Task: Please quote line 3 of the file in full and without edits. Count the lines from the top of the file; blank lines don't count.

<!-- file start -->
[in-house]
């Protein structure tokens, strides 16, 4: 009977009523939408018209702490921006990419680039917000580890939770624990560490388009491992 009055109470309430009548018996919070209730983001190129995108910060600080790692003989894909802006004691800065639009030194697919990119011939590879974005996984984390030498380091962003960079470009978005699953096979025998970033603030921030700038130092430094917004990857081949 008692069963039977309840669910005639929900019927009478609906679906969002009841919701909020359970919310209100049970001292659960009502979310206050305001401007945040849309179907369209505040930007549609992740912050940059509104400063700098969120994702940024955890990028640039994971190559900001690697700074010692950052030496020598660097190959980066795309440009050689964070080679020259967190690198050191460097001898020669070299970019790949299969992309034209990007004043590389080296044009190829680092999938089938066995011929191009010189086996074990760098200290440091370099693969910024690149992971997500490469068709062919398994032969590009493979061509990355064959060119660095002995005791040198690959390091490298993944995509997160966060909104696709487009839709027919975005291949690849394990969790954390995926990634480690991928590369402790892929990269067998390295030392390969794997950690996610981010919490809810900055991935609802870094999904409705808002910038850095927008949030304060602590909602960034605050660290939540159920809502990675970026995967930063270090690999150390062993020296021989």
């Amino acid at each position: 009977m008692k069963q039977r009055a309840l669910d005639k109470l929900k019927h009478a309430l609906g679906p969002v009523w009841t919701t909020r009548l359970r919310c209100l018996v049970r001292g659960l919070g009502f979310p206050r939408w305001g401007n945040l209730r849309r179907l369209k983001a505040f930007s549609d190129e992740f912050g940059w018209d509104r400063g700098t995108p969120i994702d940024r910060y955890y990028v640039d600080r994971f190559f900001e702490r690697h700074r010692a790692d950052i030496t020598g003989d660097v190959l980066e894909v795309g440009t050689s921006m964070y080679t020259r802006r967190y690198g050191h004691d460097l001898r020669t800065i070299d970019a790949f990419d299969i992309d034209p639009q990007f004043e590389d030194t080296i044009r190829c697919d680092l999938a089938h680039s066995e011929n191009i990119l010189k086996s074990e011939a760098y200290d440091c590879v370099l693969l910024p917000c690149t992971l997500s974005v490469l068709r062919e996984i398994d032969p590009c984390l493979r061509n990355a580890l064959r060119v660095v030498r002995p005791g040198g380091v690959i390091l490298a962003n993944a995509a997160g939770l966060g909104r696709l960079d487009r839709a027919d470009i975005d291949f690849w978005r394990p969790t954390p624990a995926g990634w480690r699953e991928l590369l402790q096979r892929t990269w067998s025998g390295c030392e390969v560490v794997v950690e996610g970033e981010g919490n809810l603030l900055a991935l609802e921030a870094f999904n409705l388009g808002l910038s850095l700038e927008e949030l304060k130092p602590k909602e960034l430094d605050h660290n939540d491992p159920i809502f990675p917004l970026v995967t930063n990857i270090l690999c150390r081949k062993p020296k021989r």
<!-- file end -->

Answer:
């Amino acid at each position: 009977m008692k069963q039977r009055a309840l669910d005639k109470l929900k019927h009478a309430l609906g679906p969002v009523w009841t919701t909020r009548l359970r919310c209100l018996v049970r001292g659960l919070g009502f979310p206050r939408w305001g401007n945040l209730r849309r179907l369209k983001a505040f930007s549609d190129e992740f912050g940059w018209d509104r400063g700098t995108p969120i994702d940024r910060y955890y990028v640039d600080r994971f190559f900001e702490r690697h700074r010692a790692d950052i030496t020598g003989d660097v190959l980066e894909v795309g440009t050689s921006m964070y080679t020259r802006r967190y690198g050191h004691d460097l001898r020669t800065i070299d970019a790949f990419d299969i992309d034209p639009q990007f004043e590389d030194t080296i044009r190829c697919d680092l999938a089938h680039s066995e011929n191009i990119l010189k086996s074990e011939a760098y200290d440091c590879v370099l693969l910024p917000c690149t992971l997500s974005v490469l068709r062919e996984i398994d032969p590009c984390l493979r061509n990355a580890l064959r060119v660095v030498r002995p005791g040198g380091v690959i390091l490298a962003n993944a995509a997160g939770l966060g909104r696709l960079d487009r839709a027919d470009i975005d291949f690849w978005r394990p969790t954390p624990a995926g990634w480690r699953e991928l590369l402790q096979r892929t990269w067998s025998g390295c030392e390969v560490v794997v950690e996610g970033e981010g919490n809810l603030l900055a991935l609802e921030a870094f999904n409705l388009g808002l910038s850095l700038e927008e949030l304060k130092p602590k909602e960034l430094d605050h660290n939540d491992p159920i809502f990675p917004l970026v995967t930063n990857i270090l690999c150390r081949k062993p020296k021989r």